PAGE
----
American Teens Can’t Find Summer Jobs

Teenagers are, like, so lazy. A new report finds that more than 70 percent of American teenagers are jobless over the summer. That’s the lowest figure since World War II.

About 5.1 million, or just 29.6 percent, of 16- to 19-year-olds were employed last summer. Adjusted for seasonal factors, the rate dips to 25.7 percent. In 1978, the share reached a peak of nearly 60 percent before waves of immigration brought in new low-skill workers. Teen employment remained generally above 50 percent until 2001, dropping sharply to fresh lows after each of the past two recessions.

American teens are apparently struggling to find work because the economy has left many more-qualified individuals like recent college graduates filling positions typically filled by high school kids (Read: shit rolls downhill). And things aren’t exactly looking up for teenagers:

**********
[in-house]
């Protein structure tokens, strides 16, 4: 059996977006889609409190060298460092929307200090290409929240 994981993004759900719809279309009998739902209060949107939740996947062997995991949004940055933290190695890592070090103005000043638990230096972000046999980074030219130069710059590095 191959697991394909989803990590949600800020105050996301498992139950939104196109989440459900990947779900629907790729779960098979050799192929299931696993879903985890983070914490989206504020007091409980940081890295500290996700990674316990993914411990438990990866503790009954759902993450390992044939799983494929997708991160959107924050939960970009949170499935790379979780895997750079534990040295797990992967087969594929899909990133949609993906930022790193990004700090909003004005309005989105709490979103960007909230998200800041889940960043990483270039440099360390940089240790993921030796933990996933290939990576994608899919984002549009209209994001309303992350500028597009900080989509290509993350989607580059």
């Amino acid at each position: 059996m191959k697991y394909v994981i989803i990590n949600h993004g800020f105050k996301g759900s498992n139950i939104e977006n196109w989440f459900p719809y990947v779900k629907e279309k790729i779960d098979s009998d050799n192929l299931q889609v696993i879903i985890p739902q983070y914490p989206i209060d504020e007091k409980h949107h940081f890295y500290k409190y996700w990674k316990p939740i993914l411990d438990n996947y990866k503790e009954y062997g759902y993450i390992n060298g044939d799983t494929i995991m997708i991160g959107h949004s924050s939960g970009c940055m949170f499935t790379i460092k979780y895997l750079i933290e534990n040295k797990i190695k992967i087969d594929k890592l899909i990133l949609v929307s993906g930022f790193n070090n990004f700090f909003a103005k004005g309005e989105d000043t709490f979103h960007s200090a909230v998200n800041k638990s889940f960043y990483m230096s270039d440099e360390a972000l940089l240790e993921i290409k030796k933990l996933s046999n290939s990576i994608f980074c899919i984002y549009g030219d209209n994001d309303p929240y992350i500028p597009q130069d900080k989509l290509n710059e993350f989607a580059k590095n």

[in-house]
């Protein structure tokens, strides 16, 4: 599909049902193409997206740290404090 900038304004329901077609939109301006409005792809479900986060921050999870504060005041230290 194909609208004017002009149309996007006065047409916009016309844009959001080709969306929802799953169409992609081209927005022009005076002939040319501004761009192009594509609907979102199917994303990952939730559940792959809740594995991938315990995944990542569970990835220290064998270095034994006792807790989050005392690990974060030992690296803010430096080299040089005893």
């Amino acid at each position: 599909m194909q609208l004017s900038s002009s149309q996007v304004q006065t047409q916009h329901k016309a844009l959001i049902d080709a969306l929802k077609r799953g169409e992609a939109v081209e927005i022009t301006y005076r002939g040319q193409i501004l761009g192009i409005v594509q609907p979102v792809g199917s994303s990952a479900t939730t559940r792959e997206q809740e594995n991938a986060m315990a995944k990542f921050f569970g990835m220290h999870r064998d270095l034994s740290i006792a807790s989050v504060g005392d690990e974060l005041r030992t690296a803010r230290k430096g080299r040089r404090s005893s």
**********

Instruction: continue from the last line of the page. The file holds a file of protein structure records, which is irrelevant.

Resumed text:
According to government projections, the teens entering the U.S. labor force are expected to decline another 8 percentage points by 2020. By that time, young adults ages 16 to 24 will make up 11 percent of the labor force. While increased schooling is a factor, much of the recent employment decline is due to increased competition from other age groups for entry-level jobs that teens normally would fill.

As teens struggle to find work over the summer, we’re forced to revisit an age-old question: Does this report make the Lower Merion High School Adderall dealer the exception or the rule? Technically, he’s got a job, right? But he can’t be slinging many “good-grade pills” while school’s out, can he? []